By now a good portion of the novel has already passed by.  In painting such an emotionally-heavy picture with the Gibson’s family issues, Hutson has adopted a more casually-paced approach than we are used to with his work.  Instead, ‘Warhol’s Prophecy’ is focused on the growing feeling of unease, frustration and hurt that is being felt.  It’s a novel that utilises just a small handful of characters and shows how they are slowly but surely destroying each other.

It’s certainly a conscious move away from his other work.  Replacing the blood and guts, or the callous no-holds-barred energy of his thriller titles, Hutson has toned down the intensity of the action and instead directed the tale towards the painful turmoil of a collapsing family unit (in which he introduces his psychotic nutcase). As such, the tale is crammed full of relationship issues, affairs, family problems, resentment, lies and bitter deceit.  And its outcome (as one would guess) is far from a jolly one.

Interestingly, Hutson has interspersed standalone chapters detailing the murders by real-life serial killers (Peter Sutcliffe, Andrew Cunanan, Ian Brady, Denis Nilsen etc) through the first half of the novel.  Indeed, these short chapters paint a further picture of the ‘five minutes of fame’ angle that the novel is ultimately aiming for.  And to be honest, it works.  Yes the insertion of these standalone chapters does break the flow of the novel a tad, but what the chapters add to the overall concept of the novel far outweighs the ever-so-slight jumpstarting with the chapters.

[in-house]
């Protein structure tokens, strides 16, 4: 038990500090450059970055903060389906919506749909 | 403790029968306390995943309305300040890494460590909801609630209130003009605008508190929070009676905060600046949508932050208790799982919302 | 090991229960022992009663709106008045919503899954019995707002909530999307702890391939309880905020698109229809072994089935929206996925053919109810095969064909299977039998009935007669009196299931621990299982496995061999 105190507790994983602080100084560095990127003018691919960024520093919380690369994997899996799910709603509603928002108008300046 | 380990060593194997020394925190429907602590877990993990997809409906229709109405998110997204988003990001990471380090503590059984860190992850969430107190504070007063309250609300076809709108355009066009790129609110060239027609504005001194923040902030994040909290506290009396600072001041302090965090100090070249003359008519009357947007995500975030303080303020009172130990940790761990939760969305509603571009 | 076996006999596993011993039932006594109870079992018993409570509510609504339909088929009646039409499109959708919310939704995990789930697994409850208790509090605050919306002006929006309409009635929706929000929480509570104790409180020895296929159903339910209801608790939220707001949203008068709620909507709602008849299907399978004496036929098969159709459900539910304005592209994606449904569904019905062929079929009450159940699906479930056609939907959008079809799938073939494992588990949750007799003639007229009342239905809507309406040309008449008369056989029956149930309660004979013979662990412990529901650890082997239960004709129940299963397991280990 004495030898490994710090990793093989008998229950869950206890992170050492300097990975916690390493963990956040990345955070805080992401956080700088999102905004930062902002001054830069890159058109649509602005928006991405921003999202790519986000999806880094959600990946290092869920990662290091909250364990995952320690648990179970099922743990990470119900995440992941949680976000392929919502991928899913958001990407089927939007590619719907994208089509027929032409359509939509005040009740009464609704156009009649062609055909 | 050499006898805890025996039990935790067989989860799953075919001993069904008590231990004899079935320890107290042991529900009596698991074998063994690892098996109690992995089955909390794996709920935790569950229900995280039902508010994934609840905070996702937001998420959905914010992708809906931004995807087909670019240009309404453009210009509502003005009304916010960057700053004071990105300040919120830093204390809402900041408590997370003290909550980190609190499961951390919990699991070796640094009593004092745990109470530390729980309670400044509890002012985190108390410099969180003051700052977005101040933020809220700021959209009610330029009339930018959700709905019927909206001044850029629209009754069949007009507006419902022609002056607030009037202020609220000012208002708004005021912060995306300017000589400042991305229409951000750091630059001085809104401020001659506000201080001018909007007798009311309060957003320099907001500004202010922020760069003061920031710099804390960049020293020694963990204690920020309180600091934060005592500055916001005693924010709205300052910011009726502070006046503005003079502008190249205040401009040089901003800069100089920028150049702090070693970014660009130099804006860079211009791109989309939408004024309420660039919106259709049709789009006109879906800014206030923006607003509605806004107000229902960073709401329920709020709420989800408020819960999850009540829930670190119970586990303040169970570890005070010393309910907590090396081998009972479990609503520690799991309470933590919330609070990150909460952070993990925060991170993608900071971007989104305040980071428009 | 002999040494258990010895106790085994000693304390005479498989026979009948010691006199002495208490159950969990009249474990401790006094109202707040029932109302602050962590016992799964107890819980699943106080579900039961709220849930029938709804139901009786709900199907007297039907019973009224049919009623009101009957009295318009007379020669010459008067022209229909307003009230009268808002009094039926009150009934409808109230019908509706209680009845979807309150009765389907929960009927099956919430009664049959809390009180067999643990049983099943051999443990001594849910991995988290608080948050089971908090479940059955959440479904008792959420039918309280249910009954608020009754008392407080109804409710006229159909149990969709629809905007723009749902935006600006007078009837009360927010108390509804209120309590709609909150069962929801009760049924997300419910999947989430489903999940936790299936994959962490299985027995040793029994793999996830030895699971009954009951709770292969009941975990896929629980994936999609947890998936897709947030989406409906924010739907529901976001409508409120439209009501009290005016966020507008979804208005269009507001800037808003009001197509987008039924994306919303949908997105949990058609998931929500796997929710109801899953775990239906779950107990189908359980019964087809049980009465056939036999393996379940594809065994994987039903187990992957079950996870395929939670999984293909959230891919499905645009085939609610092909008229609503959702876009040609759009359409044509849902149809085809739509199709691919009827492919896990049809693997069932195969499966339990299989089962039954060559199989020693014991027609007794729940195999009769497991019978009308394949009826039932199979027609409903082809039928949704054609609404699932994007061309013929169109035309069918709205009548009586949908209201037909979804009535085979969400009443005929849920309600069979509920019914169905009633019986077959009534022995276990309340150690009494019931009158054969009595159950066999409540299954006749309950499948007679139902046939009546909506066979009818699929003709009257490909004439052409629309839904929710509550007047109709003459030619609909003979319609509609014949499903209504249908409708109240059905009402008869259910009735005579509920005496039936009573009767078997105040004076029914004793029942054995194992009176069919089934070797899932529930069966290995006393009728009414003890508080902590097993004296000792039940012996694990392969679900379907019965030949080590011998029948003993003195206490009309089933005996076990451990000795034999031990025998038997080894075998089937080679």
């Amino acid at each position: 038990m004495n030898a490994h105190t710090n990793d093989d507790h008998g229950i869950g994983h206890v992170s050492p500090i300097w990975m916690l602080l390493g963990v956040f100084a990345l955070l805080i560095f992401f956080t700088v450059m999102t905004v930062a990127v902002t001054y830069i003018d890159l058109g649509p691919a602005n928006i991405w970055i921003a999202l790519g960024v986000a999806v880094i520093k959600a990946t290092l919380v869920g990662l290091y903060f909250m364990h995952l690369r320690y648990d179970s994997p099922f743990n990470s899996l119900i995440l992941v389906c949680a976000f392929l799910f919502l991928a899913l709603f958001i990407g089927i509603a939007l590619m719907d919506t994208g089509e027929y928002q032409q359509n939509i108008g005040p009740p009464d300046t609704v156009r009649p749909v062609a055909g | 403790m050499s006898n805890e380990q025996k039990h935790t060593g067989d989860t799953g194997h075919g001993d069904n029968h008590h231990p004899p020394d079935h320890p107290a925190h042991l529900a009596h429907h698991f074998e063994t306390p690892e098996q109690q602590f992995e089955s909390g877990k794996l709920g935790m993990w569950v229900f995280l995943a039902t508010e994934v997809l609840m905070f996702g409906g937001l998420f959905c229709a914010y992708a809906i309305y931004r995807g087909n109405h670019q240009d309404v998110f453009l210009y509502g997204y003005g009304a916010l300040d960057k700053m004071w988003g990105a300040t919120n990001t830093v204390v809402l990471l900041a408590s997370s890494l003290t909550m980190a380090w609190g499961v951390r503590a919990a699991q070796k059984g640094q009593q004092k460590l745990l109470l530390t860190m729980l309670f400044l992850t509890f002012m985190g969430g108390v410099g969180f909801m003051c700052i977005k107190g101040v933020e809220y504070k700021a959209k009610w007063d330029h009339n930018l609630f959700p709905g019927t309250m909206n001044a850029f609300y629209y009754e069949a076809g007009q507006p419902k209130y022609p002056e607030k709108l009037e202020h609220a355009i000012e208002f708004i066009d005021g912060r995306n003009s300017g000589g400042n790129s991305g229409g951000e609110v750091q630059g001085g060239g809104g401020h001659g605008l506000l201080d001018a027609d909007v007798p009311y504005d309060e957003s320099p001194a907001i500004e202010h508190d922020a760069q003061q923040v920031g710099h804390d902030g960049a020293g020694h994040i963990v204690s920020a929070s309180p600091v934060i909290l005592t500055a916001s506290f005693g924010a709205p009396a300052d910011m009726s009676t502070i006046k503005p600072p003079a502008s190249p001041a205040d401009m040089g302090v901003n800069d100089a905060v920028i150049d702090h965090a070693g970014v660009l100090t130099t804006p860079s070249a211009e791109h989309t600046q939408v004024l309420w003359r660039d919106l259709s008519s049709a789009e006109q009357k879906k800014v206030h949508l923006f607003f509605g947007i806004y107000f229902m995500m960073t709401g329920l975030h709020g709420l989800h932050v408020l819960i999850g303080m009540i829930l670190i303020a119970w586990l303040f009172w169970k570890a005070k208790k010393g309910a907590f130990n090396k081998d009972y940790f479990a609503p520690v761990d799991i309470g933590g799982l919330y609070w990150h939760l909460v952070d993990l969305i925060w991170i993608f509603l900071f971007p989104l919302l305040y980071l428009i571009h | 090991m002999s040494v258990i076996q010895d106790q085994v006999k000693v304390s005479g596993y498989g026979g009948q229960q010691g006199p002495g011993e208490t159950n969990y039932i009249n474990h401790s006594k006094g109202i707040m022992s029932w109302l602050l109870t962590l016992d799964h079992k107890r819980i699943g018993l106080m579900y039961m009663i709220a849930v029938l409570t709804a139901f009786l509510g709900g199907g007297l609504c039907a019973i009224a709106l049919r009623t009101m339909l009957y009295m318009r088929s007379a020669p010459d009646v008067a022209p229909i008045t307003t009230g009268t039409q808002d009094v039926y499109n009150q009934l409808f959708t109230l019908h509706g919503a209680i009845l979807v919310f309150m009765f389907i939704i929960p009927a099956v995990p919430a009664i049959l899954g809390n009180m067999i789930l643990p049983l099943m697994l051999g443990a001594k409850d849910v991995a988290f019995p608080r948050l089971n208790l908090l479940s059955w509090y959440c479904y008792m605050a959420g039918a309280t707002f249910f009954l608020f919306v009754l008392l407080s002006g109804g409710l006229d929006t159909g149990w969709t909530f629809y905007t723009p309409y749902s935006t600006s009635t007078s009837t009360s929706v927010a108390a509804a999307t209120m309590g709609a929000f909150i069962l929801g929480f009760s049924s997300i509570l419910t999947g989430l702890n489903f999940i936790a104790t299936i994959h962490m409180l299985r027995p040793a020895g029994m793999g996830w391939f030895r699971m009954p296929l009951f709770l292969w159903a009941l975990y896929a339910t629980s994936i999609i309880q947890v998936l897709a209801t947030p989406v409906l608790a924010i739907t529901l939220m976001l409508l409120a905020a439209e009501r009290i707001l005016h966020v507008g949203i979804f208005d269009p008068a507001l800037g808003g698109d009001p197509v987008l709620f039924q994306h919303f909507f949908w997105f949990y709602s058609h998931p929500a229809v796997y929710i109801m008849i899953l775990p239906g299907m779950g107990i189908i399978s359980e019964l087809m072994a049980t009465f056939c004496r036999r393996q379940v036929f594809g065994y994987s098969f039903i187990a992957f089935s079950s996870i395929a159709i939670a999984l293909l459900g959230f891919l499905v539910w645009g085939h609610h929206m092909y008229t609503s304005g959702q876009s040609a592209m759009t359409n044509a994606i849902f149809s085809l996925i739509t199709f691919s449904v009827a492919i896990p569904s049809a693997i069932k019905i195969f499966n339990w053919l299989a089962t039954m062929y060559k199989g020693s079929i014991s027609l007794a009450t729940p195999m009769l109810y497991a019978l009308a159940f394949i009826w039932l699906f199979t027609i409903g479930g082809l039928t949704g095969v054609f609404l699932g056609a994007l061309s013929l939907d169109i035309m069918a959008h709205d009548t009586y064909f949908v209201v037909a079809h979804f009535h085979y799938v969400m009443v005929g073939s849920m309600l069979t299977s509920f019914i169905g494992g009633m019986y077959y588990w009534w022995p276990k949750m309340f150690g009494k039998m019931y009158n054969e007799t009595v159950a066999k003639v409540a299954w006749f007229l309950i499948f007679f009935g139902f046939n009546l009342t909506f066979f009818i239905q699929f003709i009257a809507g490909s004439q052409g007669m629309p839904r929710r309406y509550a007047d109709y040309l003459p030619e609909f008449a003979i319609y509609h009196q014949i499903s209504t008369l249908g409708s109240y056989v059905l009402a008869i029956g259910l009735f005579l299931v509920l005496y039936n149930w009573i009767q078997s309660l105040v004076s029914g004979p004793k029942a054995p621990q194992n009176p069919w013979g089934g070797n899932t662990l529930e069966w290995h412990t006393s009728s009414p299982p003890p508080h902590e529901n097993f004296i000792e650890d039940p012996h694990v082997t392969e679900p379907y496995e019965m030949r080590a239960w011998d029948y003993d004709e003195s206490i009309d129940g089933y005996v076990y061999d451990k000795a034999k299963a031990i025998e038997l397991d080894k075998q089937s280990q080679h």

As the storyline escalates to its unavoidably destructive pinnacle, Hutson pulls out all the tension-building-stoppers and ends the novel on a magnificently intense high of adrenaline-pumping vengeance.  And if that’s not enough for you dear reader, then get yourself onto the author’s website where you can download an alternative ending that replaces the novel’s final chapter (Chapter 119) for a final in-for-a-penny-in-for-a-pound grim finale.

The novel runs for a total of 547 pages.

© DLS Reviews